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Reviewed by:
  • Real Queer? Sexual Orientation and Gender Identity Refugees in the Canadian Refugee Apparatus by David A.B. Murray
  • Munira Abdulwasi
David A.B. Murray. Real Queer? Sexual Orientation and Gender Identity Refugees in the Canadian Refugee Apparatus. London: Rowman and Littlefield, 2016. 183 pp. Bibliography. Index. $51.95 sc.

The author, David A. B. Murray, begins this book with a story of his personal encounter in late 2006 with a fellow volunteer (a sexual orientation and gender identity (SOGI) refugee from Uganda named Edward), while volunteering at a lesbian, gay, bisexual, and transgender (LGBT) helpline. This experience frames the content of this book, which further explores how this group of asylum seekers endeavors to prove both their identity as LGBT refugees and the persecution that they have faced as a result of their membership in this group in their countries of origin. Murray refers to this as the “daunting double challenge” and as a process that is unique to SOGI refugee claimants (13). This book details how SOGI refugee claimants in Toronto, Ontario “learn about, prepare for and perform ‘SOGI refugeeness’” (153).

Murray is a professor in the Department of Anthropology and Sexuality Studies at York University. This book incorporates his ethnographic research which includes individual interviews with SOGI refugees in Toronto from 2011 to 2013 (with some additional interviews conducted in 2013) and fieldwork at LGBT support groups, Immigration and Refugee Board of Canada (IRB) hearings, and other sites, such as the participants’ homes and sites of leisure. The role of documents, SOGI group support workers, lawyers, and IRB employees in the refugee determination process are also examined.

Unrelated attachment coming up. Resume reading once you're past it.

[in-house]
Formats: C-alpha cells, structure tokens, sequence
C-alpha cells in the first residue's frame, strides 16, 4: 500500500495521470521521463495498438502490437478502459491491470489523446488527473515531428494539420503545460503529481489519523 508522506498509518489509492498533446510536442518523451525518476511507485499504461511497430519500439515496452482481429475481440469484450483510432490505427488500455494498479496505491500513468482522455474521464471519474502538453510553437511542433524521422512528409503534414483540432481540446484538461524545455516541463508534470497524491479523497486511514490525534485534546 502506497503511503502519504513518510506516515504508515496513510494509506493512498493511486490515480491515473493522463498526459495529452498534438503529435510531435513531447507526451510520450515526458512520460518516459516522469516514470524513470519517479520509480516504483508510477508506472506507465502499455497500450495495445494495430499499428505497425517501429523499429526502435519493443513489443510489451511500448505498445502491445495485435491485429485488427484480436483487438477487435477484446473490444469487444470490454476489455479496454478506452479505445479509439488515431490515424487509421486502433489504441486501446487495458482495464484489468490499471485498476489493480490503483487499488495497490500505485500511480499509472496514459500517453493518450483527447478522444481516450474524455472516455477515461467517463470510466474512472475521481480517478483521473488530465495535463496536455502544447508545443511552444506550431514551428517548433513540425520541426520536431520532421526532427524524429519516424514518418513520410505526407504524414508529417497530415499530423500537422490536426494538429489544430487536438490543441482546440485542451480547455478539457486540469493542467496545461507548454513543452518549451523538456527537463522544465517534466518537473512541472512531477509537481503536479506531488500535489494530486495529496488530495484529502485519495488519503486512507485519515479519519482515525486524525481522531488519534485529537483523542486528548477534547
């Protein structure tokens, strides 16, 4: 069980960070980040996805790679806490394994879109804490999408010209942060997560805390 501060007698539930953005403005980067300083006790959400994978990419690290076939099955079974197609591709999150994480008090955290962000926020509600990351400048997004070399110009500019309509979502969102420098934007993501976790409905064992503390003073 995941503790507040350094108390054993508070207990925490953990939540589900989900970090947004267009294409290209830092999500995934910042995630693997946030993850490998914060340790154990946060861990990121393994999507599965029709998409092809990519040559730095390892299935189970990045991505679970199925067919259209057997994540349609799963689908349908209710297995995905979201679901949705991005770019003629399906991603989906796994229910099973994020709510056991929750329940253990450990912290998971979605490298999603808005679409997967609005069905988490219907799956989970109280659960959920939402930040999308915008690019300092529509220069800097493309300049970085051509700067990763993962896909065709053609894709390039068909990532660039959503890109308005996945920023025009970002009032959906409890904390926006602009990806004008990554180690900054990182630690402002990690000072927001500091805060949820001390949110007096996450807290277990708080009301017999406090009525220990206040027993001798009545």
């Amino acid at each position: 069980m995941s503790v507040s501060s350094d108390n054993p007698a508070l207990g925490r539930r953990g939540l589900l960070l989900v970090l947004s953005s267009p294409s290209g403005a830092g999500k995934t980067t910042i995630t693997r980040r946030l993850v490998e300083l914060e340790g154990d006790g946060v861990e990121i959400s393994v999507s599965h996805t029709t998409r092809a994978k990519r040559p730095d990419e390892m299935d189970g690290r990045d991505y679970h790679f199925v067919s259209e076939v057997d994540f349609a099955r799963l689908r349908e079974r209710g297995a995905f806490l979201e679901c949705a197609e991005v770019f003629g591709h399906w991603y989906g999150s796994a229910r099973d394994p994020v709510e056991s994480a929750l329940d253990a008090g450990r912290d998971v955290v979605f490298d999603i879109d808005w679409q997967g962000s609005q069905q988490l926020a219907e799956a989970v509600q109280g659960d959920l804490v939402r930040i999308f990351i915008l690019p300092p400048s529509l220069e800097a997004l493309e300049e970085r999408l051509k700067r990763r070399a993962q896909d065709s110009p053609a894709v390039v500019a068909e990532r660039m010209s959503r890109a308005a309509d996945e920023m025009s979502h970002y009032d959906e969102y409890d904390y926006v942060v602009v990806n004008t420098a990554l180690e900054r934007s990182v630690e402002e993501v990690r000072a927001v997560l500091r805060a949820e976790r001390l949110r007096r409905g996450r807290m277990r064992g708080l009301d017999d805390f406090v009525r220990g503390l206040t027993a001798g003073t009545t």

This book includes seven chapters. It begins with the narratives of four of the participants in Murray’s study (Joe, Janine, Odu, and Latoya). Through their stories, Murray works to illuminate the diverse realities of SOGI refugee claimants in his study, which includes participants deriving their countries of origin mainly from Africa and the Caribbean. He challenges the linear migration narratives associated with SOGI refugees that depict their journey to Canada as “…closeted; repressed and/or persecuted in their country of origin to ‘out’ and ‘free’ in Canada” (21). Through the stories of his participants, Murray provides evidence of their diverse reasons for migration. In particular, he uncovers their “multiple, circuitous paths to becoming a SOGI refugee” (22). Murray also challenges normative portrayals of SOGI refugees to display how they are used to “‘fit’ the homonationalist narrative” (53). These narratives portray the country of origin of SOGI refugees as backwards [End Page 185] and homophobic and Canada as being free and accepting of all LGBT refugees. According to Murray, LGBT support group workers, settlement staff, lawyers, and others directly involved in the refugee determination process, often persuade, train, and/or teach SOGI refugee claimants to abide and align their personal experiences in accordance with these socially constructed narratives. This book brings to light the homogenizing influence of the refugee determination process as SOGI refugee claimants are encouraged to reproduce and perform credible storylines of migration, sexual identity and orientation.

This book is well written and easy to follow. It integrates both refugee and queer literature in its analysis of the challenges faced by this group of refugee claimants. A strength of this book is that it uncovers the silenced voices of SOGI refugees/claimants during and after the refugee determination process. By doing so, it gives voice to this marginalized group of refugees providing an alternative storyline that is congruent with the participants’ actual lived experiences. However, Murray fails to fully locate himself within this book. As a reader, one is left wondering about the author’s background, specifically with regards to how it may have personally impacted his interactions with the SOGI refugee participants. Given his location as an insider in some ways (as a member of the LGBT community) and outsider (as a white male researcher), more information would have been beneficial for the reader in this regard, due to the author’s personal connection to the topic and experience as a researcher studying this topic.

Murray provides a detailed analysis of the processes by which SOGI refugee claimants navigate and exit the refugee determination process. He...

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Additional Information

ISSN
1913-8253
Print ISSN
0008-3496
Pages
pp. 185-186
Launched on MUSE
2018-03-06
Open Access
No
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